Several illnesses and viral infections that are common in young children can affect women during pregnancy. These include hand, foot and mouth disease, varicella zoster virus (chickenpox) and parvovirus (slapped cheek). There has also been a rise in cases of whooping cough.
Hand, foot and mouth disease
Hand, foot and mouth disease is a common viral infection that typically affects children under the age of 10 years.
- Caused by a virus (usually coxsackie virus A16) and is not related to foot and mouth disease in animals.
- Generally mild, often beginning with a rash of small red dots, which later become blisters or sometimes ulcers. They appear inside the mouth, on the sides of the tongue, on the palms of the hands and the soles of the feet.
- The blisters usually last for 7–10 days, and may be accompanied by a high temperature (fever), irritability and sore throat.
- More common during warmer weather.
- Spreads easily, usually by direct contact with the blisters, faecal contamination (for example, changing nappies) or via respiratory secretions such as coughing, sneezing or touching something that has been coughed or sneezed on.
- Does not appear to pose any risk to unborn babies.
- The best way to avoid hand, foot and mouth disease is with good personal hygiene and hand washing. Teaching your children good hand washing techniques is also important. You should also:
- Wash hands carefully after contact with the blister-like lesions, after touching nose and throat discharges and after contact with faeces
- Let blisters dry naturally. Do not pierce the blisters, as the fluid inside is infectious and can be easily transferred to other people.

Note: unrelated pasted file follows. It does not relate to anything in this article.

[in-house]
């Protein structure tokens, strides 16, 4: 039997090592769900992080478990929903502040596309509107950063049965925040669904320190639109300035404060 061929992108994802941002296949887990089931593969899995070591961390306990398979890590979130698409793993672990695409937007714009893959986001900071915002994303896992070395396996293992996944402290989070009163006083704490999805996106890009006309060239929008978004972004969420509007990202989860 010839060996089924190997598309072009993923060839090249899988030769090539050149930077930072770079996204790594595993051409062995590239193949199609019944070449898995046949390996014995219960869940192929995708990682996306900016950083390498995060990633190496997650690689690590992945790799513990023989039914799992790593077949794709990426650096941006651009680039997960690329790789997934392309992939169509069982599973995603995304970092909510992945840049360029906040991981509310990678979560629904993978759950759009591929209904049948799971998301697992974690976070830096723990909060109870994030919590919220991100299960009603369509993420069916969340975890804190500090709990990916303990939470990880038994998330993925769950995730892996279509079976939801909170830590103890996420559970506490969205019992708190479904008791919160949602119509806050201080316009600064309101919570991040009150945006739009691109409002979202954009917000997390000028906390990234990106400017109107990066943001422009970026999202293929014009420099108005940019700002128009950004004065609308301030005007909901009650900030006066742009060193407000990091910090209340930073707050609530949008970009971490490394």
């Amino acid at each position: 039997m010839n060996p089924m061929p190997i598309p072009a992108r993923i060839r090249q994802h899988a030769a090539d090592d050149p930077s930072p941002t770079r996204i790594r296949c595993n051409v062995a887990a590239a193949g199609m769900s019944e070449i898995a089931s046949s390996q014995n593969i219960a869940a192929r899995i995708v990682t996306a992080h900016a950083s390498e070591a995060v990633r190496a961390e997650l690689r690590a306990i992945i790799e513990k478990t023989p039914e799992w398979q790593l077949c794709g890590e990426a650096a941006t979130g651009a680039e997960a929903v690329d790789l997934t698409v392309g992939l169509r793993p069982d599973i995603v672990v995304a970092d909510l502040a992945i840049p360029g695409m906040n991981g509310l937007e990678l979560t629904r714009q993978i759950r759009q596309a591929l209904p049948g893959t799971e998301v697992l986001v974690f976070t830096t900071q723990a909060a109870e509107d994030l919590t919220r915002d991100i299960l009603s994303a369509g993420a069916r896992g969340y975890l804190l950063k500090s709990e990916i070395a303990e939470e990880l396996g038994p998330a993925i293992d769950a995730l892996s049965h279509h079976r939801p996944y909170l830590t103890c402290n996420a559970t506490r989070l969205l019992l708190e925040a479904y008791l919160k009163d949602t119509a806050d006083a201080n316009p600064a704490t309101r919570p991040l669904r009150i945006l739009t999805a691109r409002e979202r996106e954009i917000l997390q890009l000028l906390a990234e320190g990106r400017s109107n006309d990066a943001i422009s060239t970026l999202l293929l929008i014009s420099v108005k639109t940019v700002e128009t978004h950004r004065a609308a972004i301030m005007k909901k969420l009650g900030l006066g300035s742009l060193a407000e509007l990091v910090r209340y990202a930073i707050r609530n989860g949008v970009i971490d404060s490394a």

- There is no specific treatment for hand, foot and mouth disease , but paracetamol can be used for pain or fever.
Slapped cheek (parvovirus)
Slapped cheek (paravirus) is a common virus in children aged 4–10 years, but can occur at any age.
- Caused by human parvovirus B19, an airborne virus contracted from an infected person’s respiratory secretions, for example through coughing, sneezing or touching something that has been coughed or sneezed on.
- Some cases cause no symptoms at all, but in children there is usually a strong redness of the cheeks (hence the name ‘slapped cheek’). The rash may fade within a week but can reoccur over several weeks. It may also look worse after exposure to sunlight or on very hot days.
- Usually little or no fever in children, but adults with slapped cheek may have additional cold-like symptoms and aching or swollen joints.
- People with slapped cheek are infectious for one to two weeks before the onset of the rash, but not once the rash has developed.
- The risk to your unborn baby is low.
- Infection does not cause congenital abnormalities.
- Approximately half of all women are immune to the virus by the time they reach childbearing age, but spread from mother to baby can occur in non-immune mothers.
- Rarely, infection during the first 20 weeks of pregnancy can cause a type of anaemia (low blood count) in the baby. This usually resolves on its own but in some cases treatment may be needed.
- The best way to avoid the virus is with good personal hygiene and hand washing.
- If you feel you may have been exposed to parvovirus during your pregnancy you can be tested for immunity to the virus.
- If you do develop the infection while pregnant, ultrasound may be performed every one to two weeks to monitor the health of your baby.
Chickenpox (varicella zoster virus)
If you’re pregnant and develop chickenpox you and your baby may face serious health risks.
- Highly contagious viral disease caused by the varicella zoster virus.
- Main symptom is a blistering, extremely itchy skin rash. Other symptoms may include a high temperature, general feeling of being unwell and a runny nose.
- Blisters tend to form on the abdomen, chest and back first, and progress to include the limbs and head. The blisters usually burst and develop crusts after several days. Ulcers may also develop.
- Spread by airborne respiratory secretions (for example, coughing or sneezing) as well as by direct contact with the blisters.
- An infected person is contagious for one to two days before the rash appears and remains contagious until all the blisters have formed crusts.